CAFOD’s Head of Campaigns, Sophie Dodgeon, gives us the lowdown on what to watch out for in the year ahead – and explains why 2015 is such a crucial year for action on climate change.
1. It’s a year to say goodbye. In 2015, we reach the end of both the Kyoto Protocol and the Millennium Development Goals. Both are UN processes which set targets for governments to meet.
The Kyoto Protocol covered carbon emissions, and the Millennium Development Goals gave a global framework to measure progress on ending poverty – from improving access to education to reducing the number of women dying in childbirth.
2. It’s a year to make a new start. The end of past agreements means the pressure is on this year to set new goals and agreements to spur us on into the future.
In September, all eyes will be on New York, where there will be a major UN summit to agree a set of new Sustainable Development Goals. How far climate change is recognised in the new goals is still being negotiated. CAFOD is already involved, getting our overseas partners’ concerns heard at the highest level.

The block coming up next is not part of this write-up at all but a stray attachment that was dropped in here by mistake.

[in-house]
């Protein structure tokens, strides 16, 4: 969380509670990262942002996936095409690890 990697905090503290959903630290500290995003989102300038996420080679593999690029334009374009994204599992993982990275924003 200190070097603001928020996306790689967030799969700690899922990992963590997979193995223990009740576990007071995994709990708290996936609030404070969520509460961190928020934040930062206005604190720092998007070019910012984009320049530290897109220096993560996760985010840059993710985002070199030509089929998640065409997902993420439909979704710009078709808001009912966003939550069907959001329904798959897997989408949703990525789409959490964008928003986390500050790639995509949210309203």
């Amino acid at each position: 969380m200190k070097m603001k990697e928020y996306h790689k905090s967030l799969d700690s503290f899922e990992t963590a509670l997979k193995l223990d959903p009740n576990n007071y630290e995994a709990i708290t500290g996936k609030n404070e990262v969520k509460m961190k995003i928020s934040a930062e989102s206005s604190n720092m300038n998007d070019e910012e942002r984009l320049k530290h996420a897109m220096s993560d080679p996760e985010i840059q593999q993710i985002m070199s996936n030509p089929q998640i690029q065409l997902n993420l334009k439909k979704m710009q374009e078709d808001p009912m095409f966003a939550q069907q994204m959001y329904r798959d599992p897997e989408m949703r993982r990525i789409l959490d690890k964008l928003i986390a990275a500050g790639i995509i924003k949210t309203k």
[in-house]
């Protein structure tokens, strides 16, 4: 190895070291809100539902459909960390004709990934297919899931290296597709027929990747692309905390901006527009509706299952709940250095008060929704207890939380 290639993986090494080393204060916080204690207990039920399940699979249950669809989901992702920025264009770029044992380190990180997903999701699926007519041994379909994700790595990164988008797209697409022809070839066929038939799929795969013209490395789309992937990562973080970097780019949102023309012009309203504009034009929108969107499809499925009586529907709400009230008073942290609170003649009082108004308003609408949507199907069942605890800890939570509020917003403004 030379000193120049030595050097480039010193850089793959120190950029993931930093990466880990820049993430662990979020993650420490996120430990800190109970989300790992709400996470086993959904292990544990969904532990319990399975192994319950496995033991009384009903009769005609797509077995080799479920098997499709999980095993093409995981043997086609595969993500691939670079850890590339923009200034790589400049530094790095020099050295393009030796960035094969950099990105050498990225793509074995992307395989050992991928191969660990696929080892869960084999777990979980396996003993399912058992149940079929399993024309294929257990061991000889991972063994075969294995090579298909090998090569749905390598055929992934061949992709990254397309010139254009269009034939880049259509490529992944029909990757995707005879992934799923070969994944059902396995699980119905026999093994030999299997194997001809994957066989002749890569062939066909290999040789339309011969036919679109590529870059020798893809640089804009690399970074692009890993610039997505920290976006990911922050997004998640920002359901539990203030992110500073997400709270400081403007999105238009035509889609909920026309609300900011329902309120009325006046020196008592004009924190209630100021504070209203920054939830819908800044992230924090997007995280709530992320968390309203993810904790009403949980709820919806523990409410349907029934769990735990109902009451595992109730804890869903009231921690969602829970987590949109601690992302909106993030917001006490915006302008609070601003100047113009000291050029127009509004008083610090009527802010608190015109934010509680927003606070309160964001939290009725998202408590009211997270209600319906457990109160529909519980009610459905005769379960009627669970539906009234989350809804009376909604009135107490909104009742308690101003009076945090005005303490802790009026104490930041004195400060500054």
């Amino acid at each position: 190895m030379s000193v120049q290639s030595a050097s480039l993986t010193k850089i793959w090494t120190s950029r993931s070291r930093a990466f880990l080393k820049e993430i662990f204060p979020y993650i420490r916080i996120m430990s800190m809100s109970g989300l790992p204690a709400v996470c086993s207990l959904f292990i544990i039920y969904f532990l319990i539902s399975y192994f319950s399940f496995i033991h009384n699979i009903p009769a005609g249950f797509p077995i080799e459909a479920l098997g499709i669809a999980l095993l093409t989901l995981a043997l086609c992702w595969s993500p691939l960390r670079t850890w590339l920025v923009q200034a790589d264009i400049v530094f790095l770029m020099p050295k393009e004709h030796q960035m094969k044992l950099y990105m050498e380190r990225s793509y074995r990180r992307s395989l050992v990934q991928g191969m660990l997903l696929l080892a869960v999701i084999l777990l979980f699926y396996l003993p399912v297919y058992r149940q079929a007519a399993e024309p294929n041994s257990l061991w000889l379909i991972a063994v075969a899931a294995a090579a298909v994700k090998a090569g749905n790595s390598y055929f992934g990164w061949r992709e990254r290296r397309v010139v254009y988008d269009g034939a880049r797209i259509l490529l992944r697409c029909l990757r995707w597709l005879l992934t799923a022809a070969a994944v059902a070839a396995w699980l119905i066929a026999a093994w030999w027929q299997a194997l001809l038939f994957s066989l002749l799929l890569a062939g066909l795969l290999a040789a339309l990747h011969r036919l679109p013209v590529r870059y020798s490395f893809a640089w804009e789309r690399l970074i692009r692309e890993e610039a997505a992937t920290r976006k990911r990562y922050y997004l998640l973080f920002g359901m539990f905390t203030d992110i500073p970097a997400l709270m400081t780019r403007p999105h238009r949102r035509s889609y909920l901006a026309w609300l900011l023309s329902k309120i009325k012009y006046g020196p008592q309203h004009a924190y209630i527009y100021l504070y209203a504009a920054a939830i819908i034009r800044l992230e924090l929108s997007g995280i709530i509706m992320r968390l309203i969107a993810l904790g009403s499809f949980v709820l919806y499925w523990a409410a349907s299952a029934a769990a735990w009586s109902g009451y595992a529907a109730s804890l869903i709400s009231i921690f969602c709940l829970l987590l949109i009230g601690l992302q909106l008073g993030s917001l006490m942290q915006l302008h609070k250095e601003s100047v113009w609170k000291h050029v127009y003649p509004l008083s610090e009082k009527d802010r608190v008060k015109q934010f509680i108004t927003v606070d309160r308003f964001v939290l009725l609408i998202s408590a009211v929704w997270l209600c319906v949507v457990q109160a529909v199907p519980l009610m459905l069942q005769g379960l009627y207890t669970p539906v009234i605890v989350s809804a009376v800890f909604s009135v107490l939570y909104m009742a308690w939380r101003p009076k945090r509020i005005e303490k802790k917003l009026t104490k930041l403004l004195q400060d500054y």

Next is Paris. By the end of 2015, all countries need to agree how they will cut carbon emissions and what collective action they will take to respond to the impact of changes in the climate (for instance, what funding they will provide to enable developing countries to cope with adapting to change).
Each country will make a pledge saying what they will do about climate change. The UK will pledge as part of the European Union.
Discussions have already started; some of the main pledges are expected to be agreed by March. The global deal itself needs to be thrashed out at a fortnight-long meeting called the COP 21 (Conference of the Parties) in Paris in December 2015.
For the sake of the communities that we work with, the deal needs to be ambitious, binding and fair to the poorest people.